To tackle widespread illiteracy, PIME missionary Fr Paolo Ciceri set up eight Rajshahi primary schools, including St Siro, and ran them with donations from his religious society and friends back in Italy. Like St Siro, all the schools provided free education to mostly indigenous children.
The priest also started housing and income projects for landless indigenous communities. Such efforts made him extremely popular among tribal villagers.
But when Fr Ciceri was transferred to Dinajpur diocese in 2013, it marked the beginning of the end for most of the schools he had created. After only a year, five of the eight schools would shut down due to what Church officials in Rajshahi called a “funding crunch”.
One school survived after a local non-governmental organization took control; locals say the remaining two schools may soon be shuttered as well.
While current diocese officials recognize Fr Ciceri’s good intentions, some also criticize his lack of foresight. The schools ultimately relied on fickle donor funding to survive and Fr Ciceri could not make them self-sustaining after decades, according to Fr Marcel Topno, who replaced Fr Ciceri as parish priest at Rajshahi’s Good Shepherd Cathedral Church.
“Fr Ciceri set up the schools but didn’t make them sustainable with local resources and funding,” Fr Topno said. “He didn’t realize that it would be difficult to run them without foreign funds and this is what happened.”
Fr Topno, himself a member of a tribal community, said Fr Ciceri also failed to understand the contexts and demands of serving the local indigenous communities.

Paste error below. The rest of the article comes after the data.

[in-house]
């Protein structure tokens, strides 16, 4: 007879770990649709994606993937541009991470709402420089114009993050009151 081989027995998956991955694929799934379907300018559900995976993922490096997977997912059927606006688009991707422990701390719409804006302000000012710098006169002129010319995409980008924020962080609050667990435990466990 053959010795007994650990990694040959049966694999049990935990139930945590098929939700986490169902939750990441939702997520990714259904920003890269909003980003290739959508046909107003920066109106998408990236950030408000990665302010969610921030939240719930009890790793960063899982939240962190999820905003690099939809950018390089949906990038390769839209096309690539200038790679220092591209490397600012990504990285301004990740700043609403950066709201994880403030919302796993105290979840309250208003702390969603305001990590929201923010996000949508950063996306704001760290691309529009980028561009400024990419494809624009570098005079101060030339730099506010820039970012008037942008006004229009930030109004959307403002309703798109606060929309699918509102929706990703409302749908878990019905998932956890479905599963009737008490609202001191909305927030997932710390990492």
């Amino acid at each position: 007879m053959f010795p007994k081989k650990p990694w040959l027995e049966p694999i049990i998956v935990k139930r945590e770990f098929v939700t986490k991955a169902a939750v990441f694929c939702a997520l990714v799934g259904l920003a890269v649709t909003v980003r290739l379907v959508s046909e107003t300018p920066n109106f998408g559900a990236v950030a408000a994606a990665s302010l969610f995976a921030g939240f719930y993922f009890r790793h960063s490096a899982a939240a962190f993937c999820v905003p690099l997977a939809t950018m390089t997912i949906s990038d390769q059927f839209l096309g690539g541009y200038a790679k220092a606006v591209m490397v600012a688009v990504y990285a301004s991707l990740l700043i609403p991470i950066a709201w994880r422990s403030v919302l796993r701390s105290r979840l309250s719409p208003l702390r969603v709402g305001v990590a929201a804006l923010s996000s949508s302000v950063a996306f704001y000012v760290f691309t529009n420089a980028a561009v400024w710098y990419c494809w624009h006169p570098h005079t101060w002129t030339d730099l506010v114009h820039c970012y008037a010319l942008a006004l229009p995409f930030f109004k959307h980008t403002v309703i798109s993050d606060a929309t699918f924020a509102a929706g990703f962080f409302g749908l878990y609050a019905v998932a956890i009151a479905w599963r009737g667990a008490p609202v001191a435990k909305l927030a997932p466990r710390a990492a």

“Due to getting things for free for a long time, they have not developed a giving mentality,” he said. “That’s the biggest problem for the Church here.”
The priest is not alone in failing to grasp local realities, other Church officials in the diocese say. Foreign missionaries have commonly misunderstood indigenous communities and enacted the wrong policies for years, claims Bishop Gervas Rozario of Rajshahi.
“Priests like Fr Ciceri didn’t pay heed to advice and gave money to people when they asked for it and did little to make them self-reliant,” the prelate told ucanews.com in a recent interview. “It has developed a ‘relief mentality’ among tribal people that needs to be changed.”
Fr Ciceri did not answer repeated calls from ucanews.com to his mobile phone number. A colleague of Fr Ciceri told ucanews.com that the priest was not interested in speaking to the media about this issue.
However, Fr Franco Cognasso, PIME’s regional supervisor, said the priest’s contributions to the diocese cannot be denied.
“Fr Ciceri has helped immensely, educating and empowering poor tribal people,” he said. “There are doctors, engineers and educated people from tribal communities. The schools were of great use, so they should not have been closed down at all.”
Other Church officials outside the diocese have criticized the sudden manner in which the schools were shuttered after Fr Ciceri left. The decision to close St Siro school, for example, was announced in December of last year. Less than a month later, the school shut its doors.